Recently, we spoke with current student, Shana McCracken, about her fashion adventures and goals. Enjoy.

Cañada Fashion Department (CFD): What degree/certificate are you working towards/or did you receive?
Shana McCracken (SM): I haven’t decided yet which certificate to pursue. So many of the classes in the Fashion Department interest me, and the ones I’ve taken so far fulfill requirements for different certificates. I understand some students have earned all of them! That’s an achievement I’d like to aspire to!

CFD: What is your ultimate fashion-related goal?
SM: I would like to specialize in eco-fashion, preferably involving reuse. A few companies are starting take-back programs, where customers can donate their used garments made by that company. (Eileen Fisher is a great example.) If a garment is in good condition, they will simply re-sell it. (EF uses the proceeds to benefit women’s organizations around the world.) But in cases where a garment is damaged in some way (if it has a stain, a tear, etc.), there are still things that can be done with it. I can imagine working with other companies to develop take-back programs and figure out creative reuses for their once-loved clothing. But who knows? I’m sure my ideas and goals will evolve the more I learn!

CFD:What is your background before Cañada?
SM: In terms of fashion, I’m new to the industry, but I’ve always loved sewing and creating new things out of “old stuff.” My educational and professional backgrounds to this point have been in the environmental field.

CFD:How have the courses and experiences helped you work towards your fashion-related goals?
SM: I understand the industry better after having taken the Intro to the Fashion Industry class. I have a better understanding of the process a garment goes through start-to-finish and all of the different roles people play along that chain. Flat Pattern gave me some very tangible and useful skills. I don’t think I’m likely to become a pattern-maker, myself, but I know more about what they do, and I’ll appreciate them even more when I work with them! I also have more confidence now when I need to tweak a store-bought pattern.

CFD:Tell us a bit about your contest entry and the evolution of that design. 
SM: I honestly didn’t set out to make a dress. I began by collecting neckties (which I love for their color, pattern and history) and then weaving them. Once I did that, the dress design sort of suggested itself. From there I knew what I wanted to do, and I just had to put in the time to make the construction work.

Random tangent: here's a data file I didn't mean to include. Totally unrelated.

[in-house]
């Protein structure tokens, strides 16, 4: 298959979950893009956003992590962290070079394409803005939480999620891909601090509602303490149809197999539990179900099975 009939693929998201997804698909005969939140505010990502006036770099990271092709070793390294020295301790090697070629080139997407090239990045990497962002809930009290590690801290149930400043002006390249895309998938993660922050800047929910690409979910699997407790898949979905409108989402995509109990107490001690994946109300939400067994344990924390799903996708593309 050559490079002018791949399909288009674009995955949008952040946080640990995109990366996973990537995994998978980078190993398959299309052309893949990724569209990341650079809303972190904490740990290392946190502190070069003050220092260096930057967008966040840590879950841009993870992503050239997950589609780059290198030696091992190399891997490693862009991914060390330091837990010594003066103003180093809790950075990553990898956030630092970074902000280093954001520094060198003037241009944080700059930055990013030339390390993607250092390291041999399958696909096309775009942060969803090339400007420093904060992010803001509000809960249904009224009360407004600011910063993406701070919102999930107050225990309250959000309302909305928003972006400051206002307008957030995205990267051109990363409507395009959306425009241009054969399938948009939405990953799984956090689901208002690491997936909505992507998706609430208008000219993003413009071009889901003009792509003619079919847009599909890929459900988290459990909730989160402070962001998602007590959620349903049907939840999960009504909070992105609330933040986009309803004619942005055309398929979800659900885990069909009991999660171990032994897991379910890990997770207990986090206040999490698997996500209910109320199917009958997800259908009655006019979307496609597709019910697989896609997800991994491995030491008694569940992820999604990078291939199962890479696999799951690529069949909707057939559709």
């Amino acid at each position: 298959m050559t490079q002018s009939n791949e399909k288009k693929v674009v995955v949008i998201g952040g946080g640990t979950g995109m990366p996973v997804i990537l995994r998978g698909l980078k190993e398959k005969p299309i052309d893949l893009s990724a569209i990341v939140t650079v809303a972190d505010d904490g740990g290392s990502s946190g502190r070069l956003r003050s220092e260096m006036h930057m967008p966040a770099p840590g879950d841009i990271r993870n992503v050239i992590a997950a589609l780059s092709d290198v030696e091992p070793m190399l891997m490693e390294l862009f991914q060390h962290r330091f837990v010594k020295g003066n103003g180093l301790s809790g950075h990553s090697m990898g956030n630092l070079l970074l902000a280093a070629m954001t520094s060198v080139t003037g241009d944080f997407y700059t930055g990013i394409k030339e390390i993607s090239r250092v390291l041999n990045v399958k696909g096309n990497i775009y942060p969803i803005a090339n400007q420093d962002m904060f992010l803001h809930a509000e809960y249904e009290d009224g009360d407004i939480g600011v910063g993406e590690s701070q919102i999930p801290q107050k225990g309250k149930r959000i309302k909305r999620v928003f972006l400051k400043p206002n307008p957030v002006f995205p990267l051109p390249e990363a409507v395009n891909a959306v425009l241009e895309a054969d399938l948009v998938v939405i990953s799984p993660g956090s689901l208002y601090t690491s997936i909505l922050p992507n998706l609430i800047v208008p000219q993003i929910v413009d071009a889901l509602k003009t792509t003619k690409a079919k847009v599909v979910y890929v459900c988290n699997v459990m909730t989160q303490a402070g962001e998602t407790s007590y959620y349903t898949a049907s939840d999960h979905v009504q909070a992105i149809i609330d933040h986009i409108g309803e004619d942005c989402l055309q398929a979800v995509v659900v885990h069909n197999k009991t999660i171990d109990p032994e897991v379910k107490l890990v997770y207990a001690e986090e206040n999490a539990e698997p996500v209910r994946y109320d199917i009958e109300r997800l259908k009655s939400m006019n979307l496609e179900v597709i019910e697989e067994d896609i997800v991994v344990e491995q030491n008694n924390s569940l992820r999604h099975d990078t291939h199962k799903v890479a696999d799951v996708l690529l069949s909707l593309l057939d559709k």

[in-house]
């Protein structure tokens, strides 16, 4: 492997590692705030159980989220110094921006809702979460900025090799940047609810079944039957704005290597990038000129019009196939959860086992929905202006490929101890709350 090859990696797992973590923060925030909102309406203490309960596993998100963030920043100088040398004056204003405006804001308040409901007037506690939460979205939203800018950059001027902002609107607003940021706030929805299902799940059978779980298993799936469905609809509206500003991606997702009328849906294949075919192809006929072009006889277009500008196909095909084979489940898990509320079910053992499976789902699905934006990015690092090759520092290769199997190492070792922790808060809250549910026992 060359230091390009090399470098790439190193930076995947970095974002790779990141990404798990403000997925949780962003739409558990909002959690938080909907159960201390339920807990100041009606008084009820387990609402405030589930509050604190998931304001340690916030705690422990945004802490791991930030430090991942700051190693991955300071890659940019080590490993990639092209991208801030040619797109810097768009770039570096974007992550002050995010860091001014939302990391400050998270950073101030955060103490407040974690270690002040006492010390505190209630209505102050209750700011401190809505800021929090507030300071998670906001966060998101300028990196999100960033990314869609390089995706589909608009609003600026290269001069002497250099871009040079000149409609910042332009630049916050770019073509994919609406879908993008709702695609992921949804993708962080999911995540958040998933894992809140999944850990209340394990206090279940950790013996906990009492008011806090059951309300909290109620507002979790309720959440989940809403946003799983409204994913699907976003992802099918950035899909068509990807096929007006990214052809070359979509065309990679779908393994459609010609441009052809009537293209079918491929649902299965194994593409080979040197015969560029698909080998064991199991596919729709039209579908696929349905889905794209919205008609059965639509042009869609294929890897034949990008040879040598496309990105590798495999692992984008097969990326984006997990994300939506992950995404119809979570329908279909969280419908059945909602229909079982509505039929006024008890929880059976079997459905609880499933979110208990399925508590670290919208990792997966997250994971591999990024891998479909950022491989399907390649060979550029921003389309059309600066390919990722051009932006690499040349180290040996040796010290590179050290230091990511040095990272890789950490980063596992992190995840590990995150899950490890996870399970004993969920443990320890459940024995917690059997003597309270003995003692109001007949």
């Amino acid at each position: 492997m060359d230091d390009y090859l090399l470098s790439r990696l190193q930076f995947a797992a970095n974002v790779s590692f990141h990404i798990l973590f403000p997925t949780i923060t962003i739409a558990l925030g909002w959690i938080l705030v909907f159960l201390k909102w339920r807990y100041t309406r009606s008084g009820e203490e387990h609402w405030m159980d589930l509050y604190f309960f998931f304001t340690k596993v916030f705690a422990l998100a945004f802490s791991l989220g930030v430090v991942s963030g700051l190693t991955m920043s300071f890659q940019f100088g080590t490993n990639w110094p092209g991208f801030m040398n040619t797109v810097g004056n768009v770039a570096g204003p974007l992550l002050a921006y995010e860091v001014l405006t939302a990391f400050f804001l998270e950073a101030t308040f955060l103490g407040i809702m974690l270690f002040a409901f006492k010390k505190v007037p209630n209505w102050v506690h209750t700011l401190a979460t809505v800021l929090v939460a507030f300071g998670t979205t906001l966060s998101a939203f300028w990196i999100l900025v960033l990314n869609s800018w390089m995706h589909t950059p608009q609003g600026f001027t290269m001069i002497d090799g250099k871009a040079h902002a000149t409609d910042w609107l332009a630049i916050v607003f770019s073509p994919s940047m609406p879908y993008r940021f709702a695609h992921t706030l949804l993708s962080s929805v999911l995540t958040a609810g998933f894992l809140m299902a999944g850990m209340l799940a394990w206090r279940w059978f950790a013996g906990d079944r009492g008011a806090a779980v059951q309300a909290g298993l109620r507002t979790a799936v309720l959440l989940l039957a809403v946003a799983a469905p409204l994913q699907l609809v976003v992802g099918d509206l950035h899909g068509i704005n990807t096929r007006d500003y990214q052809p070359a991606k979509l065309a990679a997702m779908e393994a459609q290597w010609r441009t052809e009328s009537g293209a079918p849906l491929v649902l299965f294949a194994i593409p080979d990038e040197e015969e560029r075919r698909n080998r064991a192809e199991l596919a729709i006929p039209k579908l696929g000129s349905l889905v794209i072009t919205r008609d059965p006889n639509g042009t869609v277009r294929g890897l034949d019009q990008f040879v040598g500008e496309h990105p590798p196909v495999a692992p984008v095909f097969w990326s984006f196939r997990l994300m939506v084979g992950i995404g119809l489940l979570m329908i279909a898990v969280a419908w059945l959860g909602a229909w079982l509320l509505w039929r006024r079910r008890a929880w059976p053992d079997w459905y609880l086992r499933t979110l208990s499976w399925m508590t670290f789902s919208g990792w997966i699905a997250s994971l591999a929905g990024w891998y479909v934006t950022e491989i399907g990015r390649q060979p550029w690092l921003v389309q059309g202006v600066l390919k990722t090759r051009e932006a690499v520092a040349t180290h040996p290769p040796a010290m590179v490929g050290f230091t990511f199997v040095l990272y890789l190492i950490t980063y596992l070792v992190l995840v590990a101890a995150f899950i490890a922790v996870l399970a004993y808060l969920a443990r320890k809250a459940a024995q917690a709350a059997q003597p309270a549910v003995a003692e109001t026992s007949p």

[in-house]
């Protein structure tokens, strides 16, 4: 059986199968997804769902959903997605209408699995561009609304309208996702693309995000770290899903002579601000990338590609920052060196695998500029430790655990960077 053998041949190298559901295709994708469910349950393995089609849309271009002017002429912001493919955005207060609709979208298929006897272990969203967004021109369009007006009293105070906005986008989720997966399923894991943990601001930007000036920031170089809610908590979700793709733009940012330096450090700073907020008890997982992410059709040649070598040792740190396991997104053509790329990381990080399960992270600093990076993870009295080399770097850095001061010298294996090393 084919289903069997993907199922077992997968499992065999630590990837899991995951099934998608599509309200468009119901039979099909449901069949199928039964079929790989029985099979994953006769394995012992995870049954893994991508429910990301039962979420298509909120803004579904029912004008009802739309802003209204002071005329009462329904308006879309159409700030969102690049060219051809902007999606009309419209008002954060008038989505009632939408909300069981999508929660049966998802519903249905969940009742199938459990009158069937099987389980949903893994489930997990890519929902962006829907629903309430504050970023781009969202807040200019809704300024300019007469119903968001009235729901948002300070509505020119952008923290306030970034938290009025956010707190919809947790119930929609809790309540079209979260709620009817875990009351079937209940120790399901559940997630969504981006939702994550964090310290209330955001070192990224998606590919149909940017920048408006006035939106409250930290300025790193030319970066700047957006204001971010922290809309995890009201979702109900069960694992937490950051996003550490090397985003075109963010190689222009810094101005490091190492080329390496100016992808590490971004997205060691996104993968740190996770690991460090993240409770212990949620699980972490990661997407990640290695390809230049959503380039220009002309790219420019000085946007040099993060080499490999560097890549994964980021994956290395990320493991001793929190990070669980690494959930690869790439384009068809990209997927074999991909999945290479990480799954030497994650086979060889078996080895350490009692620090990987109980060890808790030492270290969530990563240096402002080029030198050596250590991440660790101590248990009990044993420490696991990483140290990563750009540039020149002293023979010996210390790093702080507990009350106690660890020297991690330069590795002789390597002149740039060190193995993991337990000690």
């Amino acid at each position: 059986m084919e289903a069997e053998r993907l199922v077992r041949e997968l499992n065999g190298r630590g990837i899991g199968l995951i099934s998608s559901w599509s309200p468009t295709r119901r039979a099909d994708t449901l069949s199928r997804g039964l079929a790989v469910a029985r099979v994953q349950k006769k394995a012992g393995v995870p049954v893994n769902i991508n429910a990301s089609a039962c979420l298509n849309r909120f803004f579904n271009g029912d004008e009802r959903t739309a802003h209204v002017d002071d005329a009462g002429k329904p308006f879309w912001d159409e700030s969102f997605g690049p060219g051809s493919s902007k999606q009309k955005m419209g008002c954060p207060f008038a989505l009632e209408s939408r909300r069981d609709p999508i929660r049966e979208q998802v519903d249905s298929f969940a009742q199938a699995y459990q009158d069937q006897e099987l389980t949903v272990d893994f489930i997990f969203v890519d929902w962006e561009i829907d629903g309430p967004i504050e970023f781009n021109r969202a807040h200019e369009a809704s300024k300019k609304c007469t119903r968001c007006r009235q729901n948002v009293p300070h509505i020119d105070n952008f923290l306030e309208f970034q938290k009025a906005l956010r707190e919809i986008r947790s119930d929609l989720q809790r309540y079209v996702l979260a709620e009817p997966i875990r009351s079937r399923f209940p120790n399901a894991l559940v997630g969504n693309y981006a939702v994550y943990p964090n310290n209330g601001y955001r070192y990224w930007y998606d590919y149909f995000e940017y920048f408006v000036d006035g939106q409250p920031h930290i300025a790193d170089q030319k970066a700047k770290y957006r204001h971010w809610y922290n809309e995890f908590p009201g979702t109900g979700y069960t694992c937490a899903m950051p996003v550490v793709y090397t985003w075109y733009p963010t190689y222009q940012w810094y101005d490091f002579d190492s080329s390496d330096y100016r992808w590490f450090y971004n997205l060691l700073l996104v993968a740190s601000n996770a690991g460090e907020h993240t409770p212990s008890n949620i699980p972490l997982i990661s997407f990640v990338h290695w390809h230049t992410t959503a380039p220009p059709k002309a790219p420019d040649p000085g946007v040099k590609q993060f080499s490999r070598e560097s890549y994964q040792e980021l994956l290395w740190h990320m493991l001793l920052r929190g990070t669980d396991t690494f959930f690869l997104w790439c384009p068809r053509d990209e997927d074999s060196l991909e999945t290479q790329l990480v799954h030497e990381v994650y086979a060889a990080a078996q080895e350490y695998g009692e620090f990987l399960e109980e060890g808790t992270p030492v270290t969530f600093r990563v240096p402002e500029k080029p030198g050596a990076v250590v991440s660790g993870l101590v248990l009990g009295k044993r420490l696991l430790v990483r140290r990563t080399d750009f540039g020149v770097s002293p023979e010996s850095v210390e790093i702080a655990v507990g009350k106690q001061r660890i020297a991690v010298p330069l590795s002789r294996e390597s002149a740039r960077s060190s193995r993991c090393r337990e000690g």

CFD:Can you talk about some of the projects you’ve done in your current position? 
SM: I’m co-chairing the California Prevention, Reuse & Repair Technical Council. We just did a campaign to make National Reuse Day October 20th an official holiday.

CFD:Can you talk about your Betabrand experience and the process your design has been through and will ultimately need to go through in order to be created?
SM: A couple of months ago I submitted an idea to Betabrand’s Think Tank: a shirt that can be worn while cycling that provides some added safety. The back would have reflective lettering that says “<–3 Ft.” to remind drivers that they must legally allow cyclists this much space. The way Betabrand’s process works, you need to get a certain number of votes for your design before they make up a prototype. After that, they put the “beta” design up on their site and see how many people are willing to crowdfund it. If there’s enough interest, they’ll put it into full production. A percentage of the profits goes to the designer who submitted the idea. My shirt got a bunch of votes at the beginning, but the rate has slowed since then. As more designs are submitted, the ideas that came along earlier get a little buried. What I’ve learned is you really have to promote your design to keep it alive and get the votes you need. I guess that’s true in the fashion industry in general in a way, so it’s good practice!
I have 104 votes so far. If you feel like taking a look and maybe adding your own vote, go here. It’s fun to look at all the creative Think Tank ideas.

CFD:Other thoughts?
SM: I would love for eco-fashion to become the default rather than a niche in the industry. It has already become more mainstream, and that will only increase as resources become more scarce and a larger percentage of customers demand sustainable clothing. The good news is the days of eco-fashions being made of nothing but beige hemp are over! I attended a conference on sustainable fashion and textiles at FIT this past summer, and you wouldn’t believe the huge range of things people are doing! Believe it or not, we may actually be able to grow textiles (not fibers) — and even whole garments — from yeast or algae in the not-too-distant future!

Thank you, Shana. We can’t wait to see what the future holds for you!

Shana1Image by Suszi Lurie-McFadden